Then the proverbial straw broke the camel’s back. Evans’ parole officer, with the support of five other parole officers, went to the parolee’s home and searched it. They discovered a cell phone on Evans’ bed which had a photo a nude woman on it, and stored on the phone was other photos of nude women. A search of a black footlocker revealed two pornographic DVDs, two disposable cameras with undeveloped film, and Bowie knife in a shoe box.


Four days later Evans’ parole officer served him notice of parole revocation based on nine violations derived from the search of the parolee’s residence—all involving violation of “Special Condition X.” Evans secured the pro bono assistance of an attorney who immediately filed a motion to dismiss the revocation proceedings on the premise that the Special Condition X conditions had been imposed on his client without due process of law, and that Evans’ criminal conviction did not warrant the Special Condition X designation. A revocation hearing was held in November 2008 and the following facts were established at that hearing:


  • Evans’ father, uncle, stepmother, stepbrother and employer testified in support of his parole;
  • Evans testified that he had had his cell phone since 2007 while in Lubbock and his parole officer had expressed no concern about it;
  • Evans’ stepbrother testified that the disposable camera belonged to him along with the sexually explicit images; and
  • Roxanne Evans testified that she owned the house in which Evans had been residing; that the footlocker in which the pornographic DVDs were found belonged to her deceased son.

The revocation hearing officer found 5 violations of the Special Condition X conditions but also concluded there had been insufficient evidence presented to prove the other allegations, including the sole non sex-offender violation. Evans’ parole was formally revoked and he was returned to the Texas prison system where he filed an application for a writ of habeas corpus in the trial court. The trial judge granted the writ application, finding that Evans had not been convicted of a sex offense but rather injury to a child; and based on the trial judge’s recollection, there had never been any evidence of sexual abuse in the case.


The state trial court relied upon a recent U.S. District Court decision, Meza v. Livingston, in which that federal court, following the lead of several other federal courts, discussed four U.S. Supreme Court decisions dealing with what procedural due process is available when the “deprivation of the liberty interest leads to stigmatizing and physically-invasive consequences.” The federal district court ruling was upheld by the Fifth Circuit Court of Appeals. The Fifth Circuit explicitly held that “a parolee who has not been convicted of a sex offense” must be provided with the following due process procedures before a sex-offender designation, with all its conditions, can be imposed on that offender:


  • Written notice that sex offender conditions may be imposed as a condition of mandatory supervision;
  • Disclosure of the evidence being presented against [the person] to enable him to marshal the facts asserted against him and prepare a defense;
  • A hearing at which [the person] is permitted to be heard in person, present documentary evidence, and call witnesses;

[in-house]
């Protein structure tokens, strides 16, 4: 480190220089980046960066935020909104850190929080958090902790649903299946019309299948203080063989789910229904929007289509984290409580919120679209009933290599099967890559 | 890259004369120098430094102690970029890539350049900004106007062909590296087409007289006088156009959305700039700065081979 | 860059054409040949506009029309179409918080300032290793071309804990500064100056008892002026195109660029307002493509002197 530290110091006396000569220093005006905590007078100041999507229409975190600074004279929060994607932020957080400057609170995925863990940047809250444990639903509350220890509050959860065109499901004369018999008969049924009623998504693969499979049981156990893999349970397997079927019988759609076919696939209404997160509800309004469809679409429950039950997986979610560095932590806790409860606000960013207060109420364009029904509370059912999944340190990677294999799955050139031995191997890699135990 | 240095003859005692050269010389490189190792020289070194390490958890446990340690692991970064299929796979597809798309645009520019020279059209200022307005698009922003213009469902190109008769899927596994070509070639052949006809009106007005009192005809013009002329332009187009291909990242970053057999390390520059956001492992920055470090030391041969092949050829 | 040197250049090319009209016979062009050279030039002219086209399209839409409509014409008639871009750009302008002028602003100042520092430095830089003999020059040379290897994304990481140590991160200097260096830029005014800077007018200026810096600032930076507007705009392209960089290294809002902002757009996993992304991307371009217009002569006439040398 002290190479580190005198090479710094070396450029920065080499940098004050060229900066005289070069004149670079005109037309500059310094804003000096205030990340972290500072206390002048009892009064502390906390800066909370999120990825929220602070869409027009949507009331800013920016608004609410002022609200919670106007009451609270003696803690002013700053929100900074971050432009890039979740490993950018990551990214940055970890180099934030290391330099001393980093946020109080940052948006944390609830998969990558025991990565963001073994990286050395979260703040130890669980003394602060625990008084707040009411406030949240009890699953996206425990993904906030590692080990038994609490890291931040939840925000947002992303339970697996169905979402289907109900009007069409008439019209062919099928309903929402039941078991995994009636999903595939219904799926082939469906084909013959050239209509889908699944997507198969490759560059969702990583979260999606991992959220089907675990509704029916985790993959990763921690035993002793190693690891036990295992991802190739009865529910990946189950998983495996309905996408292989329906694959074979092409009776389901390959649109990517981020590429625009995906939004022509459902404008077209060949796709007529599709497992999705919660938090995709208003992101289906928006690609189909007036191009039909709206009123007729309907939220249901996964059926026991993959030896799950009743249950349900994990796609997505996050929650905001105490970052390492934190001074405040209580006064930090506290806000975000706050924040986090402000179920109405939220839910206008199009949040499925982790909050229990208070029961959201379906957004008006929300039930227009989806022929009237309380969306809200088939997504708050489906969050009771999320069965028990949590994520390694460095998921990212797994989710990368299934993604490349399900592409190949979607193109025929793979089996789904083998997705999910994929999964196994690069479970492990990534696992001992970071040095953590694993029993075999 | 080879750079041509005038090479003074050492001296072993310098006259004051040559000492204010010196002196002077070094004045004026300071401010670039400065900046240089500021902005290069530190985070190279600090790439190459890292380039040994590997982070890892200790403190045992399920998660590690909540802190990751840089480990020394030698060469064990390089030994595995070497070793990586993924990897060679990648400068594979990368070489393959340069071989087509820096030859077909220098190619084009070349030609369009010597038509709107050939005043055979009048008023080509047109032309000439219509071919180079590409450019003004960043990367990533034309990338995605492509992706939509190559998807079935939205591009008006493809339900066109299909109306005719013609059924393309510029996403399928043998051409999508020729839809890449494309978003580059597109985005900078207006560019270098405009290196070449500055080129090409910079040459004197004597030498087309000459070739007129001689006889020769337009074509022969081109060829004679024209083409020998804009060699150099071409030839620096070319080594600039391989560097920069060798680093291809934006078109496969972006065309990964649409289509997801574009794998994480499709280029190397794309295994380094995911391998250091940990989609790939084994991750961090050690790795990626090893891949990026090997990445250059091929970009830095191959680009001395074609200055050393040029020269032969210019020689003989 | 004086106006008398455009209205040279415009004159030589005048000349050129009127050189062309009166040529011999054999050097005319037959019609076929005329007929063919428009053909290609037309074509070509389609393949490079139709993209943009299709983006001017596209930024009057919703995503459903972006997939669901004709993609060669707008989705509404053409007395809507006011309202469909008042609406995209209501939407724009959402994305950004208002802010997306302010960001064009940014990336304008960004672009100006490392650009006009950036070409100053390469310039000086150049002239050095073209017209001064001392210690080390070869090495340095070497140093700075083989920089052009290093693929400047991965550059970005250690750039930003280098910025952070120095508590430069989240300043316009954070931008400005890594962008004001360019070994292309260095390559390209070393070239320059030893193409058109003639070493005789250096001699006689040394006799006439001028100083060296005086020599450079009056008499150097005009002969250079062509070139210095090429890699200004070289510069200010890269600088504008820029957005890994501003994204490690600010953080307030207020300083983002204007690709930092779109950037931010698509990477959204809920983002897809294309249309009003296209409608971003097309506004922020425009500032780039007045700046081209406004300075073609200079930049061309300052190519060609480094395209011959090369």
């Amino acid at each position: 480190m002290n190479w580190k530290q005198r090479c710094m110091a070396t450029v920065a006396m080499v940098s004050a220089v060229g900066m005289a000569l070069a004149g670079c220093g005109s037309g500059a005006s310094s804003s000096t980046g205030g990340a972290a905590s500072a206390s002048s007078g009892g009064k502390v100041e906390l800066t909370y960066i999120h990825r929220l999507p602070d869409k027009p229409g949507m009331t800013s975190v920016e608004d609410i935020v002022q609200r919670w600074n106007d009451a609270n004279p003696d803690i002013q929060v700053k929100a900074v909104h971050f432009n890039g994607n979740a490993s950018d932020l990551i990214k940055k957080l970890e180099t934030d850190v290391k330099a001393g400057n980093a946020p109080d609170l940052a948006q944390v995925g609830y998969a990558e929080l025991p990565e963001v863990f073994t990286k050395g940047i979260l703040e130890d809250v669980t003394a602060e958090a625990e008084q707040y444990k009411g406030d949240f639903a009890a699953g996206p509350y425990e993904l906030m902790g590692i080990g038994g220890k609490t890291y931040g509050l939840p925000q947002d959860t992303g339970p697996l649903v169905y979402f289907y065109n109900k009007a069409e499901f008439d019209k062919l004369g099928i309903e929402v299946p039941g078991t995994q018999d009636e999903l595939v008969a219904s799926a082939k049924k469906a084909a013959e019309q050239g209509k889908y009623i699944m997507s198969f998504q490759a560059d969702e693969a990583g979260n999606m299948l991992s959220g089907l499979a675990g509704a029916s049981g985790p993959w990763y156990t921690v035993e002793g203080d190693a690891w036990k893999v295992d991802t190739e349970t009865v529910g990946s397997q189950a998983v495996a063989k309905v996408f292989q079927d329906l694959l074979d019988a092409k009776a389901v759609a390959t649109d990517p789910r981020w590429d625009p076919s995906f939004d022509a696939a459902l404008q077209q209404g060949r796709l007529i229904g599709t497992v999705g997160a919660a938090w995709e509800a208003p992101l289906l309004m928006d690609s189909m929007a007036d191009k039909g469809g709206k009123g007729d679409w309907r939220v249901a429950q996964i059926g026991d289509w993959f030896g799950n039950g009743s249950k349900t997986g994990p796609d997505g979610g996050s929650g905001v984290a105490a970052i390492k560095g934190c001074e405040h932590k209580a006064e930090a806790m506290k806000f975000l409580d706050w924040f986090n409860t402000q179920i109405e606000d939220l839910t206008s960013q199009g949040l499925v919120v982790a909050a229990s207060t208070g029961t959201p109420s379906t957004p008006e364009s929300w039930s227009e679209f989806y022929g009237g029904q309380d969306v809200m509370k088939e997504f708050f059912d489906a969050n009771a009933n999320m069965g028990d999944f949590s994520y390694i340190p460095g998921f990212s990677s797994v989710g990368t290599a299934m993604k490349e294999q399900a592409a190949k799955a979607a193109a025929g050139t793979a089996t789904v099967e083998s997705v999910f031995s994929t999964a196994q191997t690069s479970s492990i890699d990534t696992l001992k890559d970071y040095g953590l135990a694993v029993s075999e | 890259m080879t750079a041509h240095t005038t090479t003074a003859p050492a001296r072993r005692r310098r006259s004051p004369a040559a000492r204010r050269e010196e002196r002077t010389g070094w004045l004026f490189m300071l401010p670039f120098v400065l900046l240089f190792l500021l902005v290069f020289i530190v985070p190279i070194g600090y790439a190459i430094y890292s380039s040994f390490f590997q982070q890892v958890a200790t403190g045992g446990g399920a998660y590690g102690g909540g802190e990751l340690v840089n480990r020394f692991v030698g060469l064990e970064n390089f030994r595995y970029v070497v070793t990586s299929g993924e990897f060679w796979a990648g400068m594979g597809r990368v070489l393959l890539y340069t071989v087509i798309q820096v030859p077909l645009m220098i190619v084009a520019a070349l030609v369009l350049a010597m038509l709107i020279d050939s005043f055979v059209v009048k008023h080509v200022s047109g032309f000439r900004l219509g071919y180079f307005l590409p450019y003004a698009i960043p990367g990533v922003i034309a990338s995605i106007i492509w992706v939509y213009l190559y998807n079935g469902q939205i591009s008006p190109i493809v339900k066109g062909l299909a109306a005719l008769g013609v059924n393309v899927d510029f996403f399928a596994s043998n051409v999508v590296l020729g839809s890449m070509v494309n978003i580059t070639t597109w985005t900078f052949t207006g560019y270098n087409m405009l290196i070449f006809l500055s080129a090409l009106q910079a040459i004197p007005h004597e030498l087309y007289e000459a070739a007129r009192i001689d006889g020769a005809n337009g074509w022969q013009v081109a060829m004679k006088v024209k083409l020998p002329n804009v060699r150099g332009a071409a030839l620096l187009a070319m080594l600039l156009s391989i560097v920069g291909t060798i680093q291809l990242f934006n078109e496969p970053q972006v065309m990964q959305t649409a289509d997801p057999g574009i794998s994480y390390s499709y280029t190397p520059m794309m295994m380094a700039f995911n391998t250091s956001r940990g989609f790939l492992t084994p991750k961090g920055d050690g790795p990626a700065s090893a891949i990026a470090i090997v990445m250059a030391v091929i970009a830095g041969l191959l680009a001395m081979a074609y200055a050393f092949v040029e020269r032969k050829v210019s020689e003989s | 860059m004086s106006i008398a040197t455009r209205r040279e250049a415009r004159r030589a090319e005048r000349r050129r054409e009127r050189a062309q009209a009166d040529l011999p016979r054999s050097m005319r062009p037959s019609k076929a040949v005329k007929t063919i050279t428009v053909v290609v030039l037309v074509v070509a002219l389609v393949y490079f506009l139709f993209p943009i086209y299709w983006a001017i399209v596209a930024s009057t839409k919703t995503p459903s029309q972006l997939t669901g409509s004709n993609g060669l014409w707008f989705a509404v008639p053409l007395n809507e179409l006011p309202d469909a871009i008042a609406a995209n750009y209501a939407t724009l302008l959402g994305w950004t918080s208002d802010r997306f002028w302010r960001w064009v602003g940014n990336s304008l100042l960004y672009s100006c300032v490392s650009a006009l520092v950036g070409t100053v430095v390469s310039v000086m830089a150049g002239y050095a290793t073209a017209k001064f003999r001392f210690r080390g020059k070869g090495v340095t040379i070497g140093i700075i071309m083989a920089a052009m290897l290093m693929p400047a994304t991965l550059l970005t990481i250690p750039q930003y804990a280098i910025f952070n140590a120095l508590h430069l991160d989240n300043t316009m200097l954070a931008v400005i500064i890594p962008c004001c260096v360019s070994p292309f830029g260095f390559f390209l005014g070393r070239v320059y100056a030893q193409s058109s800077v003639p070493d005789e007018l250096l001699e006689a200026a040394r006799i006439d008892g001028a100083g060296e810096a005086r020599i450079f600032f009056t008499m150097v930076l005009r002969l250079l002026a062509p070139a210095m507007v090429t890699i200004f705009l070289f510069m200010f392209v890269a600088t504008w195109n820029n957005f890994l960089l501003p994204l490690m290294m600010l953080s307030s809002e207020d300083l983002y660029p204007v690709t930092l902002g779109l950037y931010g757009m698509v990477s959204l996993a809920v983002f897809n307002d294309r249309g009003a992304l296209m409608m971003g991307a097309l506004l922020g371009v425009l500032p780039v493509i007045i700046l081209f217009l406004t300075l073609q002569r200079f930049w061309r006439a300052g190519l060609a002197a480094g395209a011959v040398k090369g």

• The right to confront and cross-examine, unless good cause is shown;
  • An impartial decision maker; and
  • A written statement by the factfinder as to the evidence relied on and the reasons it attached sex offender conditions to his mandatory supervision.

The two federal courts, and Evans’ trial court, concluded that the “current Texas procedures” do not meet these “constitutional requirements for due process.” The Texas Court of Criminal Appeals agreed, finding: “It would certainly seem logical that a person who has already been released from prison because he did not constitute a threat to society is entitled to more due process protection from imposition of sex-offender conditions than a person who, like Meza, was required to be released from prison regardless of how grave a threat he might pose to society. Indeed, the Fifth Circuit’s opinion in Meza stated that ‘if Meza were an inmate instead of a parolee, the Wolff standard [the same due process standard that the Meza court adopted] would likely apply’ to the decision to treat him as a sex offender. If an inmate is entitled to those due-process protections, surely a parolee who had already been discretionarily released because he did not pose a danger to society is entitled to those protections. As the Fifth Circuit stated, ‘Because fewer security concerns are at issue and the liberty deprivations are more immediate and certain, the [Supreme] Court generally finds that parolees are owed more process than inmates.’ Nor is there any hint or suggestion in the Meza opinion that its reasoning or result should logically apply to those who are required to be released under the pre-1996 amendments, but not to parolees or those released on discretionary mandatory supervision. The liberty interest of all three groups are the same, and the risk of an erroneous decision is the same.”


To make its point quite clear to the Texas Department of Criminal Justice, the Court of Criminal Appeals ordered the “immediate reinstatement of [Evans’] release on mandatory supervision and removal of ‘Special Condition X’ from the terms of his parole.”


We applaud the Court of Criminal Appeals for its thorough decision-making in this controversial area of the law—an area we have extensively dealt with in the past (here, here, here, and here). We only wish the state appeals, as well as the federal courts, would have issued an opinion expressly prohibiting the imposition of “sex offender” designation upon people not convicted of sex offenses. While the courts’ application of fundamental due process protections in these cases is a major leap forward, we simply cannot accept the premise that a non-sex offense conviction can warrant, under any circumstances, a sex-offender designation requiring the highly invasive limitations imposed by Special Condition X.


By: Houston Criminal Lawyer John Floyd and Paralegal Billy Sinclair

John Floyd is Board Certified in Criminal Law by the Texas Board of Legal Specialization